Serota expects that his own practice finances will continue to flourish.He figures his share of 1998 patient revenue at nearly $340,000--an increaseof 6 percent over 1997. In the same period, when the typical internist'snet income nationwide was about $142,000, Serota's salary, including a 10percent raise for the year, came to about $177,000. That's the payoff, Serotafigures, from the bold moves he's made.
*See Suits vs stethoscopes: "Who's to blame when doctor-hospitalmergers turn sour?" Jan. 26, 1998 (available at memag.com.
Questionnaires for this year's Medical Economics Continuing Survey, developedand fielded under the direction of Sandy Johnson, field manager, were mailedin early March to 92,339 MDs and DOs in private, office-based practice throughoutthe US-a random sampling selected from the AMA master list maintained bythe Phoenix Marketing Group. A follow-up mailing to non-respondents wasmade in mid-April.
By the early June cutoff date, 12,608 MDs and DOs had responded. Afterwe set aside returns with apparent discrepancies and those from physicianswho hadn't been providing office-based patient care throughout 1998, ourworking sample consisted of 8,474 physicians. These were coded by the MedicalEconomics research staff and then tabulated by computer under the directionof Gene Richman of Crosstabs Inc. of Syosset, NY.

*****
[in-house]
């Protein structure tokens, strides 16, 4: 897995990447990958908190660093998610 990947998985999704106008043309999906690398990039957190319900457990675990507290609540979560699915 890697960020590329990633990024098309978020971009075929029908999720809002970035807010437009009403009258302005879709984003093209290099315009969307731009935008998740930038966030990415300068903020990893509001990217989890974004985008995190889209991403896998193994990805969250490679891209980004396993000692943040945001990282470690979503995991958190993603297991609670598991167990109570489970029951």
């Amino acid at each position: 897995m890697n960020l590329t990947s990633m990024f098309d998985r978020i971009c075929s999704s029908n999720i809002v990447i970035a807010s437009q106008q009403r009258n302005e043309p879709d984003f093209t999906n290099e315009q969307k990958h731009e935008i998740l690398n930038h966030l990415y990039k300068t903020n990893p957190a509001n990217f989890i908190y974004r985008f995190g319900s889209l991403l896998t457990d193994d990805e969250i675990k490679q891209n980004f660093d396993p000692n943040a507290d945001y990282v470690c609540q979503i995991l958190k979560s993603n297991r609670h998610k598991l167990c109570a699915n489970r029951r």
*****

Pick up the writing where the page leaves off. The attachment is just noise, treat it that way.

The survey sample was selected to be representative as to specialty,type of practice, age, geographical region, and gender. The results wereweighted to reflect these criteria. The final survey sample closely representsthe universe in terms of these variables.
The author, a freelance writer, is a former senior editor of MedicalEconomics.
This article is copyright 1999 by Medical Economics at Montvale, NJ07645. All rights reserved. It may not be reproduced, quoted, or paraphrasedin whole or in part in any manner whatsoever without the prior written permissionof the copyright owner.
Carol Pincus, ed. Joel Goldberg. Doctors' earnings: You call this progress?. Medical Economics 1999;18:172.